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Rattlesnake Ride Wind Power Project open house at Whitla Community Centre

Posted on July 30, 2019 by 40 Mile Commentator
Photo submitted by RES The proposed Rattlesnake Ridge Wind Project had an open house on July 24 at the Whitla Community Centre.

By Samantha Johnson
Southeastern Alberta is a hotbed for wind and solar projects: either completed, under construction or in the planning stages. According to the Moving Forward Report for the Southeast Alberta Renewable Energy Strategy from April 2018; out of the 127 proposed wind or solar projects, 61 are in southeast Alberta, accounting for 48 per cent of the total.
On Wednesday, July 24, a community open house was held at the Whitla Community Centre by BHEC-RES Alberta L.P., a partnership between Renewable Energy Systems Canada (RES) and Berkshire Hathaway Energy of Canada (BHEC). The purpose was to inform the public about the proposed Rattlesnake Ridge Wind Power Project. This is the second one they’ve held, the first was during September 2018 in Seven Persons.
The open house was a well-planned event with several RES employees on-site to speak one to one with all who attended. The turnout was good, with the parking lot filling up right at the 5 p.m. start time. There were snacks and beverages on hand and small groups talking together around the room.
Ron Galbraith, a resident of Seven Persons, is the local RES representative and said they were, “hoping to start construction in August of 2020 and, if all goes well, be in commercial operation by December of 2021.”
Once operational, the project will generate a maximum of 117.6 megawatts of power delivered directly into the Alberta grid.
While RES is constructing Rattlesnake Ridge,Galbraith explained, “the long-term owners will be BHE Canada – A Berkshire Hathaway Energy Company.”
According to the information package, the company will be filing their project application with the Alberta Utilities Commission (AUC) later this fall.
On Aug.14, a public hearing is being held at the County of Forty Mile offices.
The purpose of the meeting is to change the land classification of the land from agriculture to Wind Energy Facility

Even though Rattlesnake Ridge is still in the planning stages, the local community has already benefited.
“Since working in the area, we’ve donated to the Bow Island Health Foundation for the past four years at $5000 per year and there are still two years left in that commitment,” said Galbraith.
He mentioned RES has also given donations to the Etzikom Museum and Historic Windmill Centre, as well as both the Bow Island and Foremost public libraries. In addition, they’ve sponsored the family swim at the pool in Bow Island, as well as the Troy Loney Charity Golf Tournament.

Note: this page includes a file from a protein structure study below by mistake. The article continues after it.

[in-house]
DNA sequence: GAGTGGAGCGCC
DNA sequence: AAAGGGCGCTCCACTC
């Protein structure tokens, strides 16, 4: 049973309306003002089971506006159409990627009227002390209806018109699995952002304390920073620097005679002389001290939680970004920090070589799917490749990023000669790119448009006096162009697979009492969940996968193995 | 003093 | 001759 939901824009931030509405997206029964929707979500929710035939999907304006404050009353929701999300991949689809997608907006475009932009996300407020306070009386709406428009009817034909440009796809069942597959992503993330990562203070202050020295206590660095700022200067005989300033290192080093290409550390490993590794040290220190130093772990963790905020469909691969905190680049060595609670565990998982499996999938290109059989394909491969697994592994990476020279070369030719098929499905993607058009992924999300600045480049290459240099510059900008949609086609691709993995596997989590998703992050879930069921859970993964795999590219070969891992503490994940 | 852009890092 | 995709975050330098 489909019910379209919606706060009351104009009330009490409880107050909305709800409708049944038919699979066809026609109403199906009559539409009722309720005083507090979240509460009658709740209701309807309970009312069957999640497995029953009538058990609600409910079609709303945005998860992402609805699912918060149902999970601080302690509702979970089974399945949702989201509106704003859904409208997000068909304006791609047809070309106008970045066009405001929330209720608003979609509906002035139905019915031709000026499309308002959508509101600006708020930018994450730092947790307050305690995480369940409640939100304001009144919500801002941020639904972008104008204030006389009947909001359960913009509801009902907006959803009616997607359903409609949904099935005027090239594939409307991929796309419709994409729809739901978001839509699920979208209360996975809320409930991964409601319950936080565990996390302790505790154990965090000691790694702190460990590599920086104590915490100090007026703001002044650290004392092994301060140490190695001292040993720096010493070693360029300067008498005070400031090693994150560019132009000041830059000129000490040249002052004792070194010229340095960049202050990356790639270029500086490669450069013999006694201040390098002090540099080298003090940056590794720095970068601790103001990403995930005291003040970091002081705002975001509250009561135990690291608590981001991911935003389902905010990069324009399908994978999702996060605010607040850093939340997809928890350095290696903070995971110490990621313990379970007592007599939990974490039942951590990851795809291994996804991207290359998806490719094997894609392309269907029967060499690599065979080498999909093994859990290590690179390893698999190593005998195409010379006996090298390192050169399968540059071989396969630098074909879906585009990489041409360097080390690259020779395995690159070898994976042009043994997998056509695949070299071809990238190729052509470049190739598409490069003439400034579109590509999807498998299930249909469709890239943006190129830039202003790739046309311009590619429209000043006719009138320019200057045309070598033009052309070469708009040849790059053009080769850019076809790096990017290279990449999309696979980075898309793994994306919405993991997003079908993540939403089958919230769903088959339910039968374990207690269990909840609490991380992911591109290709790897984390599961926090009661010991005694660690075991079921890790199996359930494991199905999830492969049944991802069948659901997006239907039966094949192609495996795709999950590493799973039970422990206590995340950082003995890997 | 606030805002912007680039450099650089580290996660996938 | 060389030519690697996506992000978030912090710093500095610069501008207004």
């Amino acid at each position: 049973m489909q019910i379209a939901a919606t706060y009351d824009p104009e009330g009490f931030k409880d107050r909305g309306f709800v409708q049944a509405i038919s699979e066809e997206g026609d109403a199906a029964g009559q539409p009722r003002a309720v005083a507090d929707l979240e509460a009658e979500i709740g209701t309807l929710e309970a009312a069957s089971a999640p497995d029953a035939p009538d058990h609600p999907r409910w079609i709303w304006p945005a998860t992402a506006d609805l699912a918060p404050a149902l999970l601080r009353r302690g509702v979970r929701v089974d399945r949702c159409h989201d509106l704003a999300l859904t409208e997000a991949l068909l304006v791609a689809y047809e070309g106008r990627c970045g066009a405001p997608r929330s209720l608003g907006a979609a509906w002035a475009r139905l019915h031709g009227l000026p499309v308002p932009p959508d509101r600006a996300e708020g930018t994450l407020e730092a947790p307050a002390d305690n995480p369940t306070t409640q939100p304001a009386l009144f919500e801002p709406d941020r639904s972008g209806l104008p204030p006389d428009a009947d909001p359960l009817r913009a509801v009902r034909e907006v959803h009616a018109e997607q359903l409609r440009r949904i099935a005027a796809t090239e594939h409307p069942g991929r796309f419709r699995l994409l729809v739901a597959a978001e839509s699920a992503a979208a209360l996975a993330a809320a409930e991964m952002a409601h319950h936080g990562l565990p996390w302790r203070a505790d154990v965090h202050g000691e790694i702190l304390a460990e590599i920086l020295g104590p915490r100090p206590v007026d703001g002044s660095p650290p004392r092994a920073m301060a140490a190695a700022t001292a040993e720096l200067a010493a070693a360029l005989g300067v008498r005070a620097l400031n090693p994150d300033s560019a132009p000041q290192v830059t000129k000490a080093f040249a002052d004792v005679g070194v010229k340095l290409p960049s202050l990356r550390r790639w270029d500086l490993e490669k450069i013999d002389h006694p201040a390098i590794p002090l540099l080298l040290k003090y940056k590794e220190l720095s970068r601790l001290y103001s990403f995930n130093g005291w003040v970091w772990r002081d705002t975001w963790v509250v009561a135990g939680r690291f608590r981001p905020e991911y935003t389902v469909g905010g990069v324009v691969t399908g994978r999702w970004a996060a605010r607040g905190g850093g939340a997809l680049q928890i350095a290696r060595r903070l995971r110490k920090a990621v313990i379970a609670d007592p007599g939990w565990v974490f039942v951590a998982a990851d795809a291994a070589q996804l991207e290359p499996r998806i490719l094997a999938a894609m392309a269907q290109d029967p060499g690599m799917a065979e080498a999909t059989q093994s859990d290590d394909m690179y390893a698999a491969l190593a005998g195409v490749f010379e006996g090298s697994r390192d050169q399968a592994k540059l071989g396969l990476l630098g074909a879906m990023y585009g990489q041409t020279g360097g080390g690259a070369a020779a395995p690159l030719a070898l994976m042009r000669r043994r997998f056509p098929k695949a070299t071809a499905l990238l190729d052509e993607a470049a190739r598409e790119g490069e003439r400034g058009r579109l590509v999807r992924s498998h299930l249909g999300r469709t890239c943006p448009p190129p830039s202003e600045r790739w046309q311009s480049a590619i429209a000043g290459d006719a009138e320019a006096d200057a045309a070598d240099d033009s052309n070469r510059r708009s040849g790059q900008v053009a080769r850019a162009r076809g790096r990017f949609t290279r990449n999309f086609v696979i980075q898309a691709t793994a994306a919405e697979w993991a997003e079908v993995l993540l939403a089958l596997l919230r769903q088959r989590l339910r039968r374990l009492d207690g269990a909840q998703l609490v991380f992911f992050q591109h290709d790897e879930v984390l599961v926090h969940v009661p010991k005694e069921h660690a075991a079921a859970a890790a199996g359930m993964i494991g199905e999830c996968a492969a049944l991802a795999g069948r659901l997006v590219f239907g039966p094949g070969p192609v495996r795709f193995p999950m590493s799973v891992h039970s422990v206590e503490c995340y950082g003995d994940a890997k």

Rebecca Crump, project manager for Rattlesnake Ridge added “both improved and unimproved County road allowances will have to be upgraded to support the large trucks required to bring infrastructure to the site during construction. Improving the roads will provide residents with better access to many parts of the area”.
Locally, the benefits only increase according to Crump.
“We will source as many jobs locally as possible and source construction and building materials locally as well,” she said.
There are over 40 individual landowners participating in the project who will benefit directly by receiving payments for all infrastructure on their land.
In addition, the landowners only lose production on a very small portion of their land.
“The study area (for Rattlesnake Ridge Wind Power Project) is 12,000 acres,” explained Crump, “each turbine, including access roads, takes up approximately one acre and the landowner is able to farm around the base.”
The project package lists the following local benefits:
Municipal tax revenues throughout the life of the project.
Construction and operations jobs and support services during construction and throughout the life of the project.
Contract opportunities for local businesses.
Increased local spending on goods and services during the project’s development, construction and operational phases.
If you were unable to make it to the open house in Whitla and have any feedback about the project, office hours in Bow Island (137 – 5 Avenue East) are on Tuesdays from 4 p.m. -7 p.m., Thursdays from 8 a.m.- 11 a.m. and every other Saturday from 10 a.m.. to 1 p.m.. (the next one will be Aug. 10) throughout July, August and September. The primary phone number is 403-458-3253 and email is

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